It's been two weeks since Hurricane Irma tore through the Southeast, but it will take weeks, perhaps months, to fully assess the carnage the storm has wrought. But as residents slowly return to their lives in Florida, Georgia and South Carolina, many are scrambling to repair homes while electricity and potable drinking water remain a challenge. As of late last week, 42 people have been reported dead and thousands remain without power. Estimates say the storm caused more than $150 billion in damage, placing it on par with the destruction wrought by Hurricane Katrina, which pummeled New Orleans in 2005.
It's a painfully difficult time and golf, on the whole, is parked in the background. But for many residents in Naples, which has more than 90 courses, golf is life. That's true throughout the Sunshine State. As evacuated residents return to their neighborhoods and restart their routines, details are slowly emerging about the post-storm state of Florida golf.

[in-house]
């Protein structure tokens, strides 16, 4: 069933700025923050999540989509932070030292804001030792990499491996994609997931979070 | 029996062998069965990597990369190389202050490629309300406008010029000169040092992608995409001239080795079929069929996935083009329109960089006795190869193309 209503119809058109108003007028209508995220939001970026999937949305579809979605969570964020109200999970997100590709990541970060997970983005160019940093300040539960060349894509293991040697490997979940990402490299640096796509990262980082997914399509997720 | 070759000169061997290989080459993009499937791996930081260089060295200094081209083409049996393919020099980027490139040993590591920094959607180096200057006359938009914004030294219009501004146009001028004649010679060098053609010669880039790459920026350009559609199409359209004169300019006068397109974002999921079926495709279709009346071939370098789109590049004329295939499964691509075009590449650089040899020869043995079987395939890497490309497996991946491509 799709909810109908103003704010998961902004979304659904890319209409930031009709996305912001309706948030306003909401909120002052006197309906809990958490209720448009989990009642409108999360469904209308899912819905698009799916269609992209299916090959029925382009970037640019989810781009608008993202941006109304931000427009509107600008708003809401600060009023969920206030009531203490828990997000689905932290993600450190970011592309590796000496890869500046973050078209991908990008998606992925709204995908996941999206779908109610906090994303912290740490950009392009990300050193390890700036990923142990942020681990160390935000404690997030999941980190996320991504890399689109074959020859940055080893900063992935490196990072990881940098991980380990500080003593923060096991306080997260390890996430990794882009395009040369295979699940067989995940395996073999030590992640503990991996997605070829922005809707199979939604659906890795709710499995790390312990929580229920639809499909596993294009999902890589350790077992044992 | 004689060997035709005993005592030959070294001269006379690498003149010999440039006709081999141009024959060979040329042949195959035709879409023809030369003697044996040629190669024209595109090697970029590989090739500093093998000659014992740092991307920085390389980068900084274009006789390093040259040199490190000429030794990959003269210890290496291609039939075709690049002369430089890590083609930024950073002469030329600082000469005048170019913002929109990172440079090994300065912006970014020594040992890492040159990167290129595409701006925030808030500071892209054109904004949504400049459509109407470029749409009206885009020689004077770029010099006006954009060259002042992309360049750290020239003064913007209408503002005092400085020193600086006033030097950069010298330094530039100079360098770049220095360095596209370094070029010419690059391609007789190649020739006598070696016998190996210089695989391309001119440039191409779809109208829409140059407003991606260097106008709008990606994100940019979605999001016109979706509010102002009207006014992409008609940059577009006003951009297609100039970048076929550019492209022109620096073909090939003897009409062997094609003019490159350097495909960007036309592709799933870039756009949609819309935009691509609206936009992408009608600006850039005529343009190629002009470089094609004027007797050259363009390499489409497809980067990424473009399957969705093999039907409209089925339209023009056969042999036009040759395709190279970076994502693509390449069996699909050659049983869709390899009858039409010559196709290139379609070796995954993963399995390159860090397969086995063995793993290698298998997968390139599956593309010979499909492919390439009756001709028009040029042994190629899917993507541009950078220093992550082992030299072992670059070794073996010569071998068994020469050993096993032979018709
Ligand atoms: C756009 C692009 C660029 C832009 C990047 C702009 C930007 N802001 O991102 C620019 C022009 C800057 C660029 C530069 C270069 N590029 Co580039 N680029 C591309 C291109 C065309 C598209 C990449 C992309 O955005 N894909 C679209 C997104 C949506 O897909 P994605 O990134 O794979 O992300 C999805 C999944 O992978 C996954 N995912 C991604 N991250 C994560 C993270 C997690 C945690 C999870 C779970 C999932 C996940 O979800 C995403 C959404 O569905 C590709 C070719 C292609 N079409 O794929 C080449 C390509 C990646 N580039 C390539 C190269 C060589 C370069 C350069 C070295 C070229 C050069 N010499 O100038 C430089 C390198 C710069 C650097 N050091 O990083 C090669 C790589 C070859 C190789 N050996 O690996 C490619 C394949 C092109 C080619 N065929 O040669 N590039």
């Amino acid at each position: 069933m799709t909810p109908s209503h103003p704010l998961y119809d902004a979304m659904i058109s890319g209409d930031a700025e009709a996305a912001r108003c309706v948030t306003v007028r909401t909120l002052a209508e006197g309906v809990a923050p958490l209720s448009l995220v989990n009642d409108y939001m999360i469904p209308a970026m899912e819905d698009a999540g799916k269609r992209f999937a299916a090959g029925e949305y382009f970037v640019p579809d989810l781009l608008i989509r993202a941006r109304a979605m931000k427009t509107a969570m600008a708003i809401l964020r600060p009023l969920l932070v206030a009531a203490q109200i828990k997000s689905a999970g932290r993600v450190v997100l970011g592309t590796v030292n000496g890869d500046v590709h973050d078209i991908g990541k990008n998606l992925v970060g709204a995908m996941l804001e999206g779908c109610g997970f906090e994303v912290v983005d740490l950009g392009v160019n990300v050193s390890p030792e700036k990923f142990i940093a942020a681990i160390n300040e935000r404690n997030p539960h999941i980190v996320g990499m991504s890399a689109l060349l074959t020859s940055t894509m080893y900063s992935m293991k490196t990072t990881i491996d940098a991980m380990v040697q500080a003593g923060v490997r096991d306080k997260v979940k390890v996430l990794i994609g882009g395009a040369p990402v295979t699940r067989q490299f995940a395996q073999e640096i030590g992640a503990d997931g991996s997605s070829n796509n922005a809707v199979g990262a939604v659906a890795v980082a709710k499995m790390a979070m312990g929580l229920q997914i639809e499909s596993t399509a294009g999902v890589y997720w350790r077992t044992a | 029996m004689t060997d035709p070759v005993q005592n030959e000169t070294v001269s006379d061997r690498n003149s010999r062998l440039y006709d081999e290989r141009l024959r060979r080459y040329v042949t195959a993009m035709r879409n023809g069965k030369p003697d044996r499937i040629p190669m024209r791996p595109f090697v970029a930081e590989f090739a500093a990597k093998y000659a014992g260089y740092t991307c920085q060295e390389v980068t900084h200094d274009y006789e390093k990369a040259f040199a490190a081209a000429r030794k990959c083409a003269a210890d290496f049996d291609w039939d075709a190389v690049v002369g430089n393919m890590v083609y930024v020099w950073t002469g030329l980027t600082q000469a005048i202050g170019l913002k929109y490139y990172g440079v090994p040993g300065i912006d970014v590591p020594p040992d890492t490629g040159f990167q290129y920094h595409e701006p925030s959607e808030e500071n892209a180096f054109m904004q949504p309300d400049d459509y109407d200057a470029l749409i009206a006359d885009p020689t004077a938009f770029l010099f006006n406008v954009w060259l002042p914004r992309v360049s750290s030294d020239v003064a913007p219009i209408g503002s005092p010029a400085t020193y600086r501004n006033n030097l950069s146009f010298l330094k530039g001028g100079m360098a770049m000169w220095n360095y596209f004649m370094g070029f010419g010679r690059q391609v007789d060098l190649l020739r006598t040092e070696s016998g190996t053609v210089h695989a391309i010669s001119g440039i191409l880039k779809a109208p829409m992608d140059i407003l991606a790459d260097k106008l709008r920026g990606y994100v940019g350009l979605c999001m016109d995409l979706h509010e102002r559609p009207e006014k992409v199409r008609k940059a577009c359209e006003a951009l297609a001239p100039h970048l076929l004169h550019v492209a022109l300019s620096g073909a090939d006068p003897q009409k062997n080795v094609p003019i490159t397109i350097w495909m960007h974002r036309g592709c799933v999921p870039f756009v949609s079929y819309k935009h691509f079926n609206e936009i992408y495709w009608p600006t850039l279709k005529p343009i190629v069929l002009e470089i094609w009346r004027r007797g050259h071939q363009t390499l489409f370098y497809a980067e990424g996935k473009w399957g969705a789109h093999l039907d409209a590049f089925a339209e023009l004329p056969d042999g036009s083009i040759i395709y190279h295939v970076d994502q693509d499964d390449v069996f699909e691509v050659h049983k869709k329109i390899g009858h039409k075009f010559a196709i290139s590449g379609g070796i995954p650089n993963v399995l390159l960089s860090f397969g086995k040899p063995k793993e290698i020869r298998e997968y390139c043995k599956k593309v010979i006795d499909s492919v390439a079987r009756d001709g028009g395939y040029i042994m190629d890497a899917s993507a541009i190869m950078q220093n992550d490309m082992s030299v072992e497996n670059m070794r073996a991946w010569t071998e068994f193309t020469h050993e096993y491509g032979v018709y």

— At TPC Sawgrass, home to the Players Championship, the pond surrounding the iconic 17th green flooded over the banks and up the hills where spectators gather. (A photo depicting damage from a previous hurricane circulated the Web, but fresh pics have also emerged.) Despite the damage, Sawgrass, said in a statement that it expects to host its signature event next May with no complications.
— There is great interest in the Presidential golfer, Donald Trump, who has retreated often to his "Winter House" during his time in office. At Trump International Golf Club in West Palm Beach, which is situated three miles from the President's ornate Mar-a-Lago resort, photos surfaced that show damage to the track's privacy hedges, but the course appears to have avoided significant damage, according to reports.